The Innovation of the Everyday at Different Scales

Scale is a concept I’ve got familiar with since my first year in Architecture. I am been taught that drawings have to be in scale in relation to the context. What are you trying to communicate? Scale is quite crucial because it defines the resolution of the drawing.

In design practice scale is indeed a very important tool, as it renders intentions in function to context. The understanding of scale change is a skill designers need to master, as it is an intangible infrastructure that crosses and overlaps networks, which context might not be related. Scale makes analogies among diverse territories; of course it is important to understand which  analogy enables connections.

The complexity of our society claims for feasible and transferable analysis that modifies over time. Social changes fluctuates at a too high speed for a stiff infrastructure.

I am on my way back from a two days debate over urban globalisation. The LSE/LSECities/Alfred Herrhausen Gesellschaft organised an incredible conference, Shaping the City, on global urbanism. Under the roof of the Venice Biennale Foundation and the support of UN Habitat the conference clustered around proposals that will be taken to the Habitat 3.

The word conflict looked to me the continuous thread that linked the many contributions. Conflict is an interruption, which can trigger positive reactions if channelled towards directions where the contrasting factors negotiate a common territory. Like scale, conflict is as universal as local. Nonetheless when conflict meets scale noise is remouved and attention is kept at core factors. It then follows that scale makes conflict a chameleon entity, as it can be interpreted and tackled via different methodologies, in relation to the specific key factors that draw any analysis.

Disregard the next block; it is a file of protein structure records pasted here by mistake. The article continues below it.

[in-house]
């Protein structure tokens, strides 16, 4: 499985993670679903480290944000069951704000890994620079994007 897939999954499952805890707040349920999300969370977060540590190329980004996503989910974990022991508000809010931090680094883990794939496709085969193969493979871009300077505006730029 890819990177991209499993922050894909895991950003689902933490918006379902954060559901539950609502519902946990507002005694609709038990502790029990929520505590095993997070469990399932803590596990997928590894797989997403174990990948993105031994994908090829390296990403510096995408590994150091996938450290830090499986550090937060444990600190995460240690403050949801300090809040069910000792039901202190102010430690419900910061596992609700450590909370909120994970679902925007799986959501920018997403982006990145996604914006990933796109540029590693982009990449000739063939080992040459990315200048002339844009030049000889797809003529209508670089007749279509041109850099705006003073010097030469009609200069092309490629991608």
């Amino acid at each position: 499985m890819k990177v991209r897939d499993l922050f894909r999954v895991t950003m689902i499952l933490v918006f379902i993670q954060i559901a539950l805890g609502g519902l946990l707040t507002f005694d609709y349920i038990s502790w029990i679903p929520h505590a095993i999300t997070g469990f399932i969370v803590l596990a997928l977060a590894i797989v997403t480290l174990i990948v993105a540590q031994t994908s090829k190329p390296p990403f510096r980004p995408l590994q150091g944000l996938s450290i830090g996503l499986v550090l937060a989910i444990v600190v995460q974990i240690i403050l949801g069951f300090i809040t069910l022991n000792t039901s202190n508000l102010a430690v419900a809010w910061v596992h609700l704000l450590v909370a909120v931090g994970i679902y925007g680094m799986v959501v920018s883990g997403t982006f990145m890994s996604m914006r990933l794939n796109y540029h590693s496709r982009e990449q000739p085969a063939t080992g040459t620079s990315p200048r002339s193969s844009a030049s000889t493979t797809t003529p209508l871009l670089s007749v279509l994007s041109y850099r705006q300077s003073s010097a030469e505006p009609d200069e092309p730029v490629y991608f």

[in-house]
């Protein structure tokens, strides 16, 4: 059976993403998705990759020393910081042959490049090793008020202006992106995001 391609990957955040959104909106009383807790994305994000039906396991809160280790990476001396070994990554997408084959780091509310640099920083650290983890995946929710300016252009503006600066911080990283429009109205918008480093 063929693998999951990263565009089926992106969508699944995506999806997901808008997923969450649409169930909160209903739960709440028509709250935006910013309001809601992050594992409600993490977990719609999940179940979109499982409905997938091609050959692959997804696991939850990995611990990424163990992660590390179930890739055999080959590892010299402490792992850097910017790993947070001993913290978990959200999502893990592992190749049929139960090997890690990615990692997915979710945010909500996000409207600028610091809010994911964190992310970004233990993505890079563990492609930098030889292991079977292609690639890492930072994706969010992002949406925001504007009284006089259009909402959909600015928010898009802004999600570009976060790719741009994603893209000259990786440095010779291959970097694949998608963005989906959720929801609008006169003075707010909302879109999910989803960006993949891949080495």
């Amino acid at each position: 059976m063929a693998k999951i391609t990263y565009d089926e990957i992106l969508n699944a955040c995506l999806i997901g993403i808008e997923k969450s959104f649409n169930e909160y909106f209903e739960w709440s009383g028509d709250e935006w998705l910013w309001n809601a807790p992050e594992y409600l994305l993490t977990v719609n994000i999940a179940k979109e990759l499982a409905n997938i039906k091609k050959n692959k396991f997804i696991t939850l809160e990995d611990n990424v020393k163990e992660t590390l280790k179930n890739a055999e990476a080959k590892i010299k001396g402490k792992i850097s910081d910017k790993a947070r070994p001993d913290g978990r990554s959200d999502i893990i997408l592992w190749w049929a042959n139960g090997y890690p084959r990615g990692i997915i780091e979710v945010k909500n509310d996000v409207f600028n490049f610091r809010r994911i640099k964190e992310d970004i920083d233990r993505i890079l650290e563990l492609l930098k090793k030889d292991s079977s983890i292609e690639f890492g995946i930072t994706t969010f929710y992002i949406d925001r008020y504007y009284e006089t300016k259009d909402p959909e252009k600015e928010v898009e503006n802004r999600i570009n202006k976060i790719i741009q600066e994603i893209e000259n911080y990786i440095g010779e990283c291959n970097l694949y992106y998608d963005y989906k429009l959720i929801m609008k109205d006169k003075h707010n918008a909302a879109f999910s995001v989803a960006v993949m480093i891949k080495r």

Scale gives conflict resolution and, by connecting different territories, it helps to see beyond peculiarity to find similarities in other related territories that help find solutions.

I believe scale is a key factor in the contemporary process of design. To  understand solutions, that challenge and innovate the existent, is a dynamic fluid process of scaling up and down. One problem doesn’t match one solution but an array of proposals rendered at different scales and resolutions.

Society is far too complex to be looked by stiff systems. As design is the closest infrastructure to people’s everyday, there is an exciting medium to be employed to draw innovations through people’s everyday.